number of years. The U.S. government is one of the biggest American
customers. Aside from the Army, 'Mogs are used by the Agriculture Department,
Department of the Interior, Bureau of Land Management and Forestry Service.
Many Unimogs are equipped to fight forest fires. Their unique ability to
drive to a fire site with hundreds of gallons of water or chemicals, bulldoze
a firebreak or clear heavy debris makes them invaluable. Some lucky civilian
fire services, especially in mountainous regions, use Unimogs in brush fire
or mountain rescue operations. Usually these are owned by a local enthusiast
who is also a volunteer firefighter.
Because of their towing capacity, Unimogs have found favor with railroads
around the world. A civilian version of the U411 was road-tested by Car &
Driver magazine in the mid-1960s. They demonstrated its towing capacity by
pulling a boxcar. In Europe, they are commonly used for MOW and shunting
operations. They are even used as switch engines in some Asian countries.
Both Union Pacific and Canadian National have used them in yard operations.
>From 1984-1991, the Bay Colony Railroad carried a Unimog on its locomotive
The versatile Unimog is also working for the operators of light rail commuter
projects. The Massachusetts Bay Transit Authority and Maryland Transit
Authority, among others, use specially-built Unimogs as service and emergency
vehicles. Equipped with the specialized couplers used for light rail trains,
a Unimog is capable of clearing a line more quickly than any other piece of
equipment, even when the problem involves a stalled train or derailment. The
Unimog's ability to move at the same speed in either direction, makes it a
natural for railroad switching duties. Denver's RTD light rail system has an
interchange track with the Union Pacific. A hi-rail Unimog is used to shunt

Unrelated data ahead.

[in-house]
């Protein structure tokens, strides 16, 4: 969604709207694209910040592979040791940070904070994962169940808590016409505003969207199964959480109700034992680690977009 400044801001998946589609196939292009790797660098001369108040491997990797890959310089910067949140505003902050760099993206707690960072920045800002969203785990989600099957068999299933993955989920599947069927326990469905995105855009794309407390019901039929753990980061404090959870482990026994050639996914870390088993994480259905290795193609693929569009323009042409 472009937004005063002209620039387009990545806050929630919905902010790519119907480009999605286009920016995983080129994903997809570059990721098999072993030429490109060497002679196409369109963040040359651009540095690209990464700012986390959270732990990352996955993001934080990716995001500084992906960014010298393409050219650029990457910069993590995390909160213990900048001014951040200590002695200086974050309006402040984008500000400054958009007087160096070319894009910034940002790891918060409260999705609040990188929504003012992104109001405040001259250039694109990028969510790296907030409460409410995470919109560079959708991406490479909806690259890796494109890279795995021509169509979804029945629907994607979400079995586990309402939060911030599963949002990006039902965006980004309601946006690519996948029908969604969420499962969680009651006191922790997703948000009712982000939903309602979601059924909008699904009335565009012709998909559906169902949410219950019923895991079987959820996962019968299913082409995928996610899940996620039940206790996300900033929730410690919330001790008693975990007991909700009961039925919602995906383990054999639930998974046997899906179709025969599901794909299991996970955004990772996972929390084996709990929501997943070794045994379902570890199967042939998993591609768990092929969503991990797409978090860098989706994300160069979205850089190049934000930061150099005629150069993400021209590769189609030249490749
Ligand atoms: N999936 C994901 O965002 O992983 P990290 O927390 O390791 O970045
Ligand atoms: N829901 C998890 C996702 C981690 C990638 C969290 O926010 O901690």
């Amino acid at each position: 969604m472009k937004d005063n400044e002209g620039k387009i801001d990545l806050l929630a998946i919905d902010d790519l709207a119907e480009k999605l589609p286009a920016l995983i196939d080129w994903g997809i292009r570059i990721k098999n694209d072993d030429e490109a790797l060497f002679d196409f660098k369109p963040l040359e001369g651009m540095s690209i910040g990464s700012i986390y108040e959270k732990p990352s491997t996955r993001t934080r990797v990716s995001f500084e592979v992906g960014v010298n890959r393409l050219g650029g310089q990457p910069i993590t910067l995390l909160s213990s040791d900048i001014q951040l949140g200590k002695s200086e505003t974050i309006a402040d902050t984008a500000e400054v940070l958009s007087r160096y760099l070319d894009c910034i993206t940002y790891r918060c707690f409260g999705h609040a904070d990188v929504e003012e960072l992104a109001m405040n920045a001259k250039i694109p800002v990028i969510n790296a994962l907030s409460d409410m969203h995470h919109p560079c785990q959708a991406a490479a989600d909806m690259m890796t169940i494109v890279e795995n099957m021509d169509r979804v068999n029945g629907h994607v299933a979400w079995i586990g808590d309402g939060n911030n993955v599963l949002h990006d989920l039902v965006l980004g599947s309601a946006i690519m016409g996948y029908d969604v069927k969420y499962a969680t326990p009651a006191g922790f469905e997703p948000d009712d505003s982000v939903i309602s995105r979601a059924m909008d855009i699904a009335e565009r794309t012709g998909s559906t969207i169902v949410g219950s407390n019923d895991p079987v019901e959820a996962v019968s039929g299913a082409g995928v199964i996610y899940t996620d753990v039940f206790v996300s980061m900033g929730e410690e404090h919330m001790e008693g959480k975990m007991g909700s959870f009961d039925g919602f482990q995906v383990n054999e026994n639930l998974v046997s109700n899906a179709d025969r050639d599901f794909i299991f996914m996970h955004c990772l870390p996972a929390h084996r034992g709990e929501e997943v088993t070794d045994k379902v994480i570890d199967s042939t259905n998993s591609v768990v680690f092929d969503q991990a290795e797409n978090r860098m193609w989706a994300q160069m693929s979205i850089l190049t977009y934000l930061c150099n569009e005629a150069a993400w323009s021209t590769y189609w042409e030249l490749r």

freight cars from the UP yard to the light rail tracks. Among other benefits,
this makes delivery of new equipment and rolling stock to the light rail
system much easier.
Not all Unimogs are used for such serious tasks. A few years ago, Domino's
Pizza brought a pair of retired S-404 fire trucks with TLF pumper bodies into
the U.S. as part of a publicity campaign. They completely restored them,
right down to the European-style blue flashers, and painted the corporate
logo on the side.
There is also a small, but growing group of American fans who enjoy offroad
activities in their Unimogs and organize annual meets and competitions. The
S-404 is the most popular Unimog among civilian buyers in America. Most often
these are ex-military vehicles sold as surplus by the German or Swiss armies.
The reason for their popularity is the easy availability of parts and the
relatively low price. New Unimogs have prices starting at about $80,000.
Depending on the options ordered, the sticker can easily climb into the six
figures. An ex-Swiss S-404 in running condition can go for as little as
Unimogs are built to the customer's specifications and are often shipped to a
second company for additional modifications. I've listed a few web pages with
pictures of 'Mogs earning their keep.
Unlike most SUVs, which are really most often "Mall Utility Vehicles,"
Unimogs are at their best in the work and offroad environments for which they
were designed. Whether it's switching cars in the yard, standing ready to
battle forest fires or just helping some very determined fishermen reach that
remote spot where the big ones are biting, a rugged Unimog will be right at
Related Web Sites:
In response to today's interest in the Unimog,
Freightliner LLC would like to clarify its strategy for selling and
marketing the Unimog multi-purpose vocational truck in North America.
The Unimog is targeted at a variety of vocational markets, from
utilities and municipal services to fire and rescue services. Built by
Mercedes-Benz for more than fifty years, the Unimog is a highly
specialized vehicle suited for plowing snow, fighting fires,
agricultural applications or other tasks performed by commercial
The Unimog is not intended to compete in the mass sport-utility vehicle
markets. It is a Class 6 commercial truck intended for service
applications where terrain or weather require a high-mobility vehicle.
Unimog will meet all U.S. laws for emissions, size, weight and other
commercial vehicle requirements and is designed for safe performance and
Freightliner LLC will sell and market the Unimog under its Freightliner
Trucks (commercial trucks) and American LaFrance (fire trucks) brands.
Unimogs will be built in Gaggenau, Germany and imported to the U.S.
Production begins in early 2002.
Freightliner LLC expects to sell about 300 Unimogs in the U.S. in 2002.